April Fool’s Day of 2014 was one of the most outrageous ever, featuring elaborate jokes from all over the Internet.
Google announced and released a “PokÃ©mon Challenge” update to Google Maps that allowed users to find and capture PokÃ©mon by locating them on their iPhone or Android’s map.
“It’s always been important to us to have the most qualified employees in Google,” Brian McClendon, vice president of Google Maps, said. “Now, using the technology created by the Google Maps team, we’ve prepared the most rigorous test known to man to find the world’s best PokÃ©mon Master.”
According to the Google Maps PokÃ©mon Challenge promotional video, users who collected every PokÃ©mon by 2 p.m. on April 2 will be invited to Googleplex to participate in a final round of challenges. The winner will reportedly be offered a job by Google and begin work on September 1, 2014.
YouTube revealed that it was behind “every single viral video that has ever been popular on the web,” and unveiled some of its plans for 2014. “Clocking,” one of the new alleged trends, involves recording an individual or group of people who move their arms to correspond with the time of filming. Another supposed trend, the “Glub Glub Water Dance,” threatens to replace Gangnam Style as the most popular wacky foreign music video with a dance attached to it.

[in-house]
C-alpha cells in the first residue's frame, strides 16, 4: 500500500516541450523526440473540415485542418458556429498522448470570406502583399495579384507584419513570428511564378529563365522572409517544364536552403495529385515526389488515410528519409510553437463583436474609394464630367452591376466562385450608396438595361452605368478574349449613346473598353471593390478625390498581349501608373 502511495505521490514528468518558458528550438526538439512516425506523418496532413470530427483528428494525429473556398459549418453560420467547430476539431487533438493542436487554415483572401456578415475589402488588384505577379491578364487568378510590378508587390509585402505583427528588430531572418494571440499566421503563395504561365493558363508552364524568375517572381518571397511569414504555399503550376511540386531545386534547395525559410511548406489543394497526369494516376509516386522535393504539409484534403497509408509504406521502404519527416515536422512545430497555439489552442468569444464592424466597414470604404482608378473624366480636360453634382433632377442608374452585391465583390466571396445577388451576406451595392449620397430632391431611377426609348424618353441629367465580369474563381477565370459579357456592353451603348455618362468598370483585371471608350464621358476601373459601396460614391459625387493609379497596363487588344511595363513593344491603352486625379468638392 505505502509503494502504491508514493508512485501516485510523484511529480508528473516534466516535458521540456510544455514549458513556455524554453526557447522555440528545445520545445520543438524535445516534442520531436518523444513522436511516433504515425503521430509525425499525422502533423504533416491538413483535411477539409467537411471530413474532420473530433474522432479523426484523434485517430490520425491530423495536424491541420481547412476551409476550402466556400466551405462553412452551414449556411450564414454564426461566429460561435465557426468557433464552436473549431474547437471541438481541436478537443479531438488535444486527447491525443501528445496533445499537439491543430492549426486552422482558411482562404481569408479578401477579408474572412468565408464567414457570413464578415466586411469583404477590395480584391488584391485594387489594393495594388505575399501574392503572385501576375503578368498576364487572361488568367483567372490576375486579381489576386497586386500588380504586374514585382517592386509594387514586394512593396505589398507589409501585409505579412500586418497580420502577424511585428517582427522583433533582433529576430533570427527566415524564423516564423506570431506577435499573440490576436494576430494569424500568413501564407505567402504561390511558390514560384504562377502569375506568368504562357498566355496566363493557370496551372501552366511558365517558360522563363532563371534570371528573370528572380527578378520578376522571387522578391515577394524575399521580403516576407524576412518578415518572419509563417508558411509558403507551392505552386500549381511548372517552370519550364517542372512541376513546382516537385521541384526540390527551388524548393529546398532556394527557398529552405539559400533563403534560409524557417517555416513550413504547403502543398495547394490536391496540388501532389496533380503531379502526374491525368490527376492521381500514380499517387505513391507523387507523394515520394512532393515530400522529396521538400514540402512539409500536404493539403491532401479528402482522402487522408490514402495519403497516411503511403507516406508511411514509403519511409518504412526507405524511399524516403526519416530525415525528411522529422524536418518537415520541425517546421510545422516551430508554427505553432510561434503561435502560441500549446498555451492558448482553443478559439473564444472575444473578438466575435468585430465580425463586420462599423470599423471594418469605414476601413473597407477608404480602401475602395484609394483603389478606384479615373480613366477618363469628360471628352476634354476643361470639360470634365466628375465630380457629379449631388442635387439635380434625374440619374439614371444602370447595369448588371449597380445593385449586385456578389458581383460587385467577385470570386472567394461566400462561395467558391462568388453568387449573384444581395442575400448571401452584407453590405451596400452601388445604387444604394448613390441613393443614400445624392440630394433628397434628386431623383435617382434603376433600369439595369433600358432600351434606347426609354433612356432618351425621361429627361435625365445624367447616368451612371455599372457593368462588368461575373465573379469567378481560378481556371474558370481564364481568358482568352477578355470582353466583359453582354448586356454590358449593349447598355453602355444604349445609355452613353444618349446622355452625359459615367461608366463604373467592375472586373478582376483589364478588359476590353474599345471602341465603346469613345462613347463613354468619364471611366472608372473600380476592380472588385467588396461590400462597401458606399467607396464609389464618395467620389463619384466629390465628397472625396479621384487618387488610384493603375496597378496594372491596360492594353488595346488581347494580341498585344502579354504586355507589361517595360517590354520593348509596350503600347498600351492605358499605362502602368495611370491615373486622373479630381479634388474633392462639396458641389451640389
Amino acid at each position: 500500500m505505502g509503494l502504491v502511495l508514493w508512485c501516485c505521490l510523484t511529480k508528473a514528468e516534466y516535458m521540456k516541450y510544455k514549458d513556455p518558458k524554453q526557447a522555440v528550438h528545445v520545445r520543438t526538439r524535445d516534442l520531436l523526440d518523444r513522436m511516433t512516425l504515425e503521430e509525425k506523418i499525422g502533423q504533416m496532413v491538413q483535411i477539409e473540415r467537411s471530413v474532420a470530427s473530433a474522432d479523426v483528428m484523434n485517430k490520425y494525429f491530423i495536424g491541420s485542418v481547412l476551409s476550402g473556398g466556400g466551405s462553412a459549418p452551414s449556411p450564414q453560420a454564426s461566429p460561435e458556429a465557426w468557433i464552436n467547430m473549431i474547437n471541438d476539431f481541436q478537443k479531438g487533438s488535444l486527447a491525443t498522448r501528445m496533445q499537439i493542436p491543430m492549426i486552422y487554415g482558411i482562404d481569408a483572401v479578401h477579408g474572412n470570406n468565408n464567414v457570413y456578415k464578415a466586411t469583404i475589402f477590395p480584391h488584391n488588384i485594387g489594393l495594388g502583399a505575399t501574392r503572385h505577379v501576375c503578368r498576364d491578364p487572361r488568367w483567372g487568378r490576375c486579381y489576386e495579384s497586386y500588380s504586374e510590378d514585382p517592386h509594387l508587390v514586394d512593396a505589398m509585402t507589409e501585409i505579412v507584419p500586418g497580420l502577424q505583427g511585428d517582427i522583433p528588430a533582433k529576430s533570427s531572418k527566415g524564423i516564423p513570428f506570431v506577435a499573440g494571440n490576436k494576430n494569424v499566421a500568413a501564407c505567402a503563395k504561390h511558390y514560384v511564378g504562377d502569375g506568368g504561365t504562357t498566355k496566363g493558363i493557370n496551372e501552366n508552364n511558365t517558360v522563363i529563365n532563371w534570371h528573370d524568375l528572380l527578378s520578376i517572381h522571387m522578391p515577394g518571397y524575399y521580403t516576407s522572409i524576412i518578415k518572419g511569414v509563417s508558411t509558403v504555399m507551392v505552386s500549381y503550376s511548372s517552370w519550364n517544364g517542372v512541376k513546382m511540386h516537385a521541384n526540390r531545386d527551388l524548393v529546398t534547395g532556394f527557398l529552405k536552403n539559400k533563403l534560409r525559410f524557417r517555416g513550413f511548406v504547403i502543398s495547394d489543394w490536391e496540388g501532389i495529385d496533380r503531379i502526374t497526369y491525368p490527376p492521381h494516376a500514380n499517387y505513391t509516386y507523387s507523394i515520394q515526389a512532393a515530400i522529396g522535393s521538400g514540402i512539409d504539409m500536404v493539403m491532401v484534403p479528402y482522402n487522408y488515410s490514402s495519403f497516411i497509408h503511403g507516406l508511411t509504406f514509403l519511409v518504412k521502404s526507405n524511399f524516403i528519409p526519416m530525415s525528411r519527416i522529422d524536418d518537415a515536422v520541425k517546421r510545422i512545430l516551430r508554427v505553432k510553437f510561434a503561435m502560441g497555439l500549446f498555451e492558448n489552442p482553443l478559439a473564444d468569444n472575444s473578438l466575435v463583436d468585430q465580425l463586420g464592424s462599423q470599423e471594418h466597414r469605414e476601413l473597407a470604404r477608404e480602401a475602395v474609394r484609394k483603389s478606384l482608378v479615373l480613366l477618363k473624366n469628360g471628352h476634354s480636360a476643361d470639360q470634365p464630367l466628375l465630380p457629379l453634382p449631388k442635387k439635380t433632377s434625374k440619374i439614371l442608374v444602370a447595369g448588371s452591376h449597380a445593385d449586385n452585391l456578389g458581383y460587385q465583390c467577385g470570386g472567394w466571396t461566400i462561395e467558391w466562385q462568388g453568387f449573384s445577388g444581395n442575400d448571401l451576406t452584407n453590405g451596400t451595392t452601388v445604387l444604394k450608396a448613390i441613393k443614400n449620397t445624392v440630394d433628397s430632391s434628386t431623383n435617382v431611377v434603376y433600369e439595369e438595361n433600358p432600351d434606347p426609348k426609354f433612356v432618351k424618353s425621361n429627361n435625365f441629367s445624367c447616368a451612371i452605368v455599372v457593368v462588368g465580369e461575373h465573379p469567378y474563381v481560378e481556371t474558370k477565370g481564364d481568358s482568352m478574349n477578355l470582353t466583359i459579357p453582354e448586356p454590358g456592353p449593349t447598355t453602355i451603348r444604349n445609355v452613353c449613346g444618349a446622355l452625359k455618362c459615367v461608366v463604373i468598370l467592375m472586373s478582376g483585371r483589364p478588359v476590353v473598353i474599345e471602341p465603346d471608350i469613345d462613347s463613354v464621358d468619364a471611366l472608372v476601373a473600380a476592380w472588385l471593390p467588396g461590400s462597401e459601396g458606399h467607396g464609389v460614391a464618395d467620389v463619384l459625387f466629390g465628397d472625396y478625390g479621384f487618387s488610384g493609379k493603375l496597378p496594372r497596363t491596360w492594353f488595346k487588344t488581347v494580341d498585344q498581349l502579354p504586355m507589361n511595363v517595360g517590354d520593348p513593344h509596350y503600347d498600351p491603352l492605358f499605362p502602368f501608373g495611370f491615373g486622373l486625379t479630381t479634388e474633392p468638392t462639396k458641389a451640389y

“This dance is so weird and fun to do, plus the song is in another language, so it’s going to be a hit,” Kung Pao O’Malley, performer in the Glub Glub Water Dance music video, said. “The writers and musicians on YouTube? So talented.”
YouTube also announced that it doesn’t “want to let all [its] meme inventors have all the fun,” and revealed that, for the first time in YouTube history, it would take ideas for viral videos from its users.
Twitter showcased a new device it called the “Twitter helmet,” which would allegedly allow users to “interact with the world around them entirely via a custom aviary interface,” and enable owners to tweet through a pecking head movement.
Reddit announced a new method of browsing its website it called “headdit.” The technology, which the promotional video referred to as “Hand Equivalent Action Detection,” would supposedly permit users to utilize functions on the site by performing actions like nodding their head, expressing surprise, frowning, or showing their cat on camera.
Tumblr offered users the ability to upgrade to “Tumblr Pro” via a button on their dashboards. Those who clicked on the link were redirected to an intentionally vague video regarding the new idea, and were then given the option to upgrade to Tumblr Pro for free. Those who opted in weren’t greeted with a new membership or site, but were given a top hat to accompany their avatar for everyone to see.